The art work
(source is taken from: http://carlagannis.com/blog/)
Gallery name: Until the End of the World
Artist: Carla Gannis
Carla Gannis’ “Until the end of the World’ exhibition is executed like the ancient Greek theater where the ‘actors will speak through a mask’. in this case the ‘mask’ is her virtual persona, one like our social media, and how we portray ourselves on that ‘third space’.
The exhibition consists of various art works, like multi-media installations and ‘selfie-paintings’. She makes use of new technology to create the work, where visitors can ‘hover over the static piece of work with their phone to see it move and interact with it’.
Her works have certain nuances that suggests that it is feminist in nature, commenting on a woman’s place in society, and also on how society is affected by technology and the possible changes across the centuries.
(source is taken from: https://www.artsy.net/show/dam-gallery-carla-gannis-until-the-end-of-the-world)
Digital Identity: A digital identity is information on an entity used by computer systems to represent an external agent. That agent may be a person, organisation, application, or device.
I mentioned Carla Gannis’ ‘Selfie-drawings’ and how you could interact with them when using a certain app. In a way this character in the app has assume the role of Carla, and it paints a picture of how she wishes the audience to view her.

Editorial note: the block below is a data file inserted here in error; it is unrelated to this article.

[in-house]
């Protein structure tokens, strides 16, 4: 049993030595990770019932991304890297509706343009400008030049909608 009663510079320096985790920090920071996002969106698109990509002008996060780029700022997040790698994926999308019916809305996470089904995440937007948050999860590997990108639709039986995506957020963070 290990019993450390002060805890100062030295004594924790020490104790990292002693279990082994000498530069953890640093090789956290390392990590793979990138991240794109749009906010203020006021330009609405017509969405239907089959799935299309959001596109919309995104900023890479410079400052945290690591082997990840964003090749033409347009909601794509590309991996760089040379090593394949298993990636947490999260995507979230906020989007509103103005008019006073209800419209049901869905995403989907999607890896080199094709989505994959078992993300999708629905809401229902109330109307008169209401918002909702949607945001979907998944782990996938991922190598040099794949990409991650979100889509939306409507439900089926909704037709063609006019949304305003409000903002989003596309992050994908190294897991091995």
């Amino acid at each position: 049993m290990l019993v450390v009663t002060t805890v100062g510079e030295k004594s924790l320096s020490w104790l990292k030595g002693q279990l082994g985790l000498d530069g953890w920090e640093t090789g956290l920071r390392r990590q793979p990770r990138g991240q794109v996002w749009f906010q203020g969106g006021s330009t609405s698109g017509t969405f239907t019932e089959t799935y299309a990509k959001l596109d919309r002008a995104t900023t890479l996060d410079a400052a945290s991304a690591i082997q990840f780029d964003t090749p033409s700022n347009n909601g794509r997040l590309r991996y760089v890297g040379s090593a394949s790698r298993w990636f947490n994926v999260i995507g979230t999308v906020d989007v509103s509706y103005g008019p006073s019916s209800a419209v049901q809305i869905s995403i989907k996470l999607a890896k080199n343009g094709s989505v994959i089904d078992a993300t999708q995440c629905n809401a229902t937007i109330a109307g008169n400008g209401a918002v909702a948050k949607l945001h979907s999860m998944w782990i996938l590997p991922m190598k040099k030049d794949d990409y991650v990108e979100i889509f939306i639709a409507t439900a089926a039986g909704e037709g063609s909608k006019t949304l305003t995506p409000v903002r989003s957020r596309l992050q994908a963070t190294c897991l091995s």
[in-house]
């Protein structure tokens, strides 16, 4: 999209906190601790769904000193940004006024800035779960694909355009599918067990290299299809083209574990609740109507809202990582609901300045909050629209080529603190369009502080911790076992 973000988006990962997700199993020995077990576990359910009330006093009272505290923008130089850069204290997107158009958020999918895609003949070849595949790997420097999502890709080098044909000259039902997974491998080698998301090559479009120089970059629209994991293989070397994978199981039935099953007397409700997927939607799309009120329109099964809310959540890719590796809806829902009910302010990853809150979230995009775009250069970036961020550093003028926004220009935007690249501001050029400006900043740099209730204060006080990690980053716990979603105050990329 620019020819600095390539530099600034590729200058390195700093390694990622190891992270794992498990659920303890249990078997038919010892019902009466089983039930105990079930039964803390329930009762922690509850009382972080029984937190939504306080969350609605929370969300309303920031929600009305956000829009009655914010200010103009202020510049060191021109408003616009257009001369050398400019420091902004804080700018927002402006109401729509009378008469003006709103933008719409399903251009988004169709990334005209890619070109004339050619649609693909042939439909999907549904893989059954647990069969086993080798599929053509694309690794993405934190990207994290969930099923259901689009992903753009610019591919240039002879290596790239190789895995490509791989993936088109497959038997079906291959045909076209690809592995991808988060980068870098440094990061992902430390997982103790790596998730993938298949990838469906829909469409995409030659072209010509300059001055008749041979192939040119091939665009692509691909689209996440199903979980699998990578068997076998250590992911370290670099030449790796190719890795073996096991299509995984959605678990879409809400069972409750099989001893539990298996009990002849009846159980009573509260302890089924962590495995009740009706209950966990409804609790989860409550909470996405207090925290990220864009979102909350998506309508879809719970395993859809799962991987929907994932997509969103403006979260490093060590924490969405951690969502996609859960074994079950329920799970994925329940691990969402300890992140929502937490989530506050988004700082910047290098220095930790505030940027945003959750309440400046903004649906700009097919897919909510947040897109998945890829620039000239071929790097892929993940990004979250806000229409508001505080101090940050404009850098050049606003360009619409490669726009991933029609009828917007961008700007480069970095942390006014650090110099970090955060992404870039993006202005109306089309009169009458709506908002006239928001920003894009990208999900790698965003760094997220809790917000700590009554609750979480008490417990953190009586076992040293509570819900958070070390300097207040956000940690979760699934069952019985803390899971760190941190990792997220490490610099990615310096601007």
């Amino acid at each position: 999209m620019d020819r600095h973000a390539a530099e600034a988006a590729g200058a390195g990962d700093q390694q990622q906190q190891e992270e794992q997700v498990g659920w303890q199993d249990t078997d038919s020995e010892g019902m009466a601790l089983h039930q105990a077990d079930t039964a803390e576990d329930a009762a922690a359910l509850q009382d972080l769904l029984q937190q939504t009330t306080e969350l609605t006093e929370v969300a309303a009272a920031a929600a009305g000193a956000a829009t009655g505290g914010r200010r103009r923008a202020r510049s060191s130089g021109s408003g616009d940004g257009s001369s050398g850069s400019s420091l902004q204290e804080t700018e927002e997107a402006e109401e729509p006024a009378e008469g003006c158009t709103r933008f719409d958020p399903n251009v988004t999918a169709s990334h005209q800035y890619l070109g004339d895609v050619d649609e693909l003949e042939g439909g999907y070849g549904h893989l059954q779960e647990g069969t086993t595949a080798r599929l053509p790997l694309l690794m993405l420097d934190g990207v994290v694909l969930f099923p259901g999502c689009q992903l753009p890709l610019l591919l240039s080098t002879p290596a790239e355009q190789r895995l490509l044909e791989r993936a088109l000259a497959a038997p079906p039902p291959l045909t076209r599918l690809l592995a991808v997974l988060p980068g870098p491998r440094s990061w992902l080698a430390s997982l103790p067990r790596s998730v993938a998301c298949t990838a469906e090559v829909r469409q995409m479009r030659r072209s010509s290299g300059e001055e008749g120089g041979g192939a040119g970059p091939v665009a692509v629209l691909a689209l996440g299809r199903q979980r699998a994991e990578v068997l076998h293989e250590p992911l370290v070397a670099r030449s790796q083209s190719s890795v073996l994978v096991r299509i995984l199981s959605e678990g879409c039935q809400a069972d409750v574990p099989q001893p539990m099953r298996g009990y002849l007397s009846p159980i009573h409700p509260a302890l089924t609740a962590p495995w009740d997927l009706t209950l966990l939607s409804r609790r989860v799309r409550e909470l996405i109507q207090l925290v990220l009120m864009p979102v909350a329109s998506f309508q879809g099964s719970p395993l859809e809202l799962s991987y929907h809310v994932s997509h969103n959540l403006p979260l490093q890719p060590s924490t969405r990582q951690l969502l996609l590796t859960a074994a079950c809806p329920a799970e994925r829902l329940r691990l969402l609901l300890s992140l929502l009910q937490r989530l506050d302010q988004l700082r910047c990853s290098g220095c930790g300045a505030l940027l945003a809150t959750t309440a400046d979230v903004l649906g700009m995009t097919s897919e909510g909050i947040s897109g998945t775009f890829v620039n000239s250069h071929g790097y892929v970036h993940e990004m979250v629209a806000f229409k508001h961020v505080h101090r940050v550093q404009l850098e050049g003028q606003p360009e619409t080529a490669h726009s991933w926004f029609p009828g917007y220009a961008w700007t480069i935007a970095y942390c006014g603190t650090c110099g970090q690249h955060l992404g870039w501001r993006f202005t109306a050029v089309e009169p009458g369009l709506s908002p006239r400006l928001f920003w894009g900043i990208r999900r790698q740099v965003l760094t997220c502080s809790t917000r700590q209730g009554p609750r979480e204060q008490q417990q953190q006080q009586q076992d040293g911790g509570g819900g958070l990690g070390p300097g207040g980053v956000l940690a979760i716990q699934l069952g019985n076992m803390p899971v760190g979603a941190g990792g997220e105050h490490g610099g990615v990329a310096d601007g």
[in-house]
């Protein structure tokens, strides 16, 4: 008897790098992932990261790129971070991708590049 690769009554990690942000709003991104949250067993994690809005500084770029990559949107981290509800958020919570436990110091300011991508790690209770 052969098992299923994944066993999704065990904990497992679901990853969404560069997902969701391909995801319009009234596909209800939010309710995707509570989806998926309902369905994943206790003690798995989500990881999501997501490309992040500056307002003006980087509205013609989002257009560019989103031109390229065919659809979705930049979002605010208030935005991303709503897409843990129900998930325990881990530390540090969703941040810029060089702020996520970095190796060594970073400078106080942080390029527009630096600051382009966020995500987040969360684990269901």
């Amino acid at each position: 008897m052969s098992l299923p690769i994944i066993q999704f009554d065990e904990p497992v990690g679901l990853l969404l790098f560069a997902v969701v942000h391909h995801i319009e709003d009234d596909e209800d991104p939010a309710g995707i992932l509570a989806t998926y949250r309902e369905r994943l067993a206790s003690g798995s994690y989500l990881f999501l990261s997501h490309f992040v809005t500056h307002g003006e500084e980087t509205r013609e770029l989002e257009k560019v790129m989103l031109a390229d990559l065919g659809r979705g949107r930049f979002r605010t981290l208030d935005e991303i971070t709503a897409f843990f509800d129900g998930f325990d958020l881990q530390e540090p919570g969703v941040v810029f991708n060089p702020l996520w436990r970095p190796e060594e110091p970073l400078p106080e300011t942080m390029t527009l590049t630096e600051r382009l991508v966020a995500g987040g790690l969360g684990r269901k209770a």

Its funny, because you can only interact with her through an app, like how people communicate via social media.
(source taken from: https://www.artsy.net/show/dam-gallery-carla-gannis-until-the-end-of-the-world)
But Facebook appeared to some
writers as angel, and some as demon; to some as an emerging
global village, and to others as isolation in disguise; to some as an
opportunity for maintaining relationships, and to others as broadcast
As quoted from D.E. Wittkower’s ‘A reply to Facebook Critics’, it is a form of charade, this idea of digital identity, and it becomes a tool that helps some people disguise themselve, a safe heaven of annoymity to discuss certain subjects or to be unbothered, sometimes to decieve others for their own gain.
In this case this annoymity also acts as a platform for relatability, to be placed in the shoes of this character, like what Carla Gannis is doing in her work. She places the audience in an almost intimate setting with her virtual persona and allow us to interact with it, as though we have been physically transported to the third space.
- Wittkower, D. E. (2010). “Facebook and Philosophy: What’s on your Mind? A Reply to Facebook Critics,” Popular Culture & Philosophy
- Carla Gannis, artwork: Until the End of the World (2017)
One Reply to “The Ghosts only your Phone can see”
Very good. I particularly liked the definition you found of digital identity, which set a good foundation for your critique. I also thought that the way you employed the quote by Wittkower about the way we use social media to shape our digital identity was a very good use of the reference. Perhaps a bit more commentary about “Until the End of the World,” particularly of the video piece which is the heart of the show, would have strengthened your essay. But overall it is very good work and research.